The goal for enrollment is to keep local students in our area by providing an educational choice in Merit Academy. Another objective is to bring families up the pass who seek a classical school option, founded, run, and governed by local families and experts, in a beautiful setting.
Let's say a set of resident families suggest opening a small locally-owned Italian restaurant in Woodland Park. Folks who enjoy the larger, dominant hamburger spot protest. They cite that the main eatery, the hamburger restaurant, is managing and serving those faithful patrons, therefore, there should be no need for the small Italian restaurant. Worse, if the small Italian restaurant opens, it will be the sole cause for the larger hamburger restaurant's decline. In a free market system, this lacks common sense.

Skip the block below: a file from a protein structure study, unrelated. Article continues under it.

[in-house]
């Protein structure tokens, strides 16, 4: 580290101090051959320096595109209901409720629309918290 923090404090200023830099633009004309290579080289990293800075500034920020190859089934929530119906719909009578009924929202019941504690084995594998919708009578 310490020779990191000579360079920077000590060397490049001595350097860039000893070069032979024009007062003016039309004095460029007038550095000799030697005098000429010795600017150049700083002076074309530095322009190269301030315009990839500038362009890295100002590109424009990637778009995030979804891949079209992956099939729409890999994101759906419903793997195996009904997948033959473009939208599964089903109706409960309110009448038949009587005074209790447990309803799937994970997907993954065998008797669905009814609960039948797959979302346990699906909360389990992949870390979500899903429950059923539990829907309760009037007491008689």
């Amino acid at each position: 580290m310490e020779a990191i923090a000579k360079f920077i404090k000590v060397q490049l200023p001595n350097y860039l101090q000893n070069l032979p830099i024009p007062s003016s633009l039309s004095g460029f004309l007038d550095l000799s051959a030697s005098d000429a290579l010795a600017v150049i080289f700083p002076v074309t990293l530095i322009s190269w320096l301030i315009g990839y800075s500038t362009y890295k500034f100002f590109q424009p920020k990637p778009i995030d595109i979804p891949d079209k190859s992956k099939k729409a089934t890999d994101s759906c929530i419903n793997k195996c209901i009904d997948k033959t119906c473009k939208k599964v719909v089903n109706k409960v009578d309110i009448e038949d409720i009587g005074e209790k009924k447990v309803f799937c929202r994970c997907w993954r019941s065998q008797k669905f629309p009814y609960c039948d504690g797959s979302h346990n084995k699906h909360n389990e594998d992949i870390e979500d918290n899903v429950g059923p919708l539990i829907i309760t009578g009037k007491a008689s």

The enrollment and movement of students for the past several years suggests Woodland Park needs the "Italian restaurant" to draw more patrons and improve the overall "dining numbers" and experiences in the area. In this, Merit Academy is actually returning revenues back into the district (including local revenues) through our employment, as well.
What is Merit's policy on screen time?
Absent the extreme case of virtual schooling due to the COVID-19 pandemic, most classical education institutions rely on the written word and copies of original works in hand. Even through the closures, many schools continued teaching great works found in classical literature, science, and mathematical proofs, while connecting, presenting, and discussing through virtual means.